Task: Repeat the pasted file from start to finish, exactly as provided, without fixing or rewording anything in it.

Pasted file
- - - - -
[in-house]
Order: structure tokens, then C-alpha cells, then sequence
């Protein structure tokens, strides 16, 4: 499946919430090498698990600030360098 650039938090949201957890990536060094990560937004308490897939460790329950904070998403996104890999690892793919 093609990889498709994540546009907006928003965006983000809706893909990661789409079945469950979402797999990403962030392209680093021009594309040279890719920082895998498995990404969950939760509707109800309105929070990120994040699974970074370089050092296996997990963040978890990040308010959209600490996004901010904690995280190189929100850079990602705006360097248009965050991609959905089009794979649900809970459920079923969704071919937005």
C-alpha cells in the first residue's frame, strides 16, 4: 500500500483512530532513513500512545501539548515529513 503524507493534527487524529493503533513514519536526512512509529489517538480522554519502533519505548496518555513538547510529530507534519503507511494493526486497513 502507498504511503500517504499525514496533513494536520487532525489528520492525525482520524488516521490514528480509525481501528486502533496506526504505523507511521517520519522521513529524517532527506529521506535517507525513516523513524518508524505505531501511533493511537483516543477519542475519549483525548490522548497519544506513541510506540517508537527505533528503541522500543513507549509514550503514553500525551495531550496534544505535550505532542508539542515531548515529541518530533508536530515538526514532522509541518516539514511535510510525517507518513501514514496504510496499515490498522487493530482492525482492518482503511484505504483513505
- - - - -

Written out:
[in-house]
Order: structure tokens, then C-alpha cells, then sequence
């Protein structure tokens, strides 16, 4: 499946919430090498698990600030360098 650039938090949201957890990536060094990560937004308490897939460790329950904070998403996104890999690892793919 093609990889498709994540546009907006928003965006983000809706893909990661789409079945469950979402797999990403962030392209680093021009594309040279890719920082895998498995990404969950939760509707109800309105929070990120994040699974970074370089050092296996997990963040978890990040308010959209600490996004901010904690995280190189929100850079990602705006360097248009965050991609959905089009794979649900809970459920079923969704071919937005």
C-alpha cells in the first residue's frame, strides 16, 4: 500500500483512530532513513500512545501539548515529513 503524507493534527487524529493503533513514519536526512512509529489517538480522554519502533519505548496518555513538547510529530507534519503507511494493526486497513 502507498504511503500517504499525514496533513494536520487532525489528520492525525482520524488516521490514528480509525481501528486502533496506526504505523507511521517520519522521513529524517532527506529521506535517507525513516523513524518508524505505531501511533493511537483516543477519542475519549483525548490522548497519544506513541510506540517508537527505533528503541522500543513507549509514550503514553500525551495531550496534544505535550505532542508539542515531548515529541518530533508536530515538526514532522509541518516539514511535510510525517507518513501514514496504510496499515490498522487493530482492525482492518482503511484505504483513505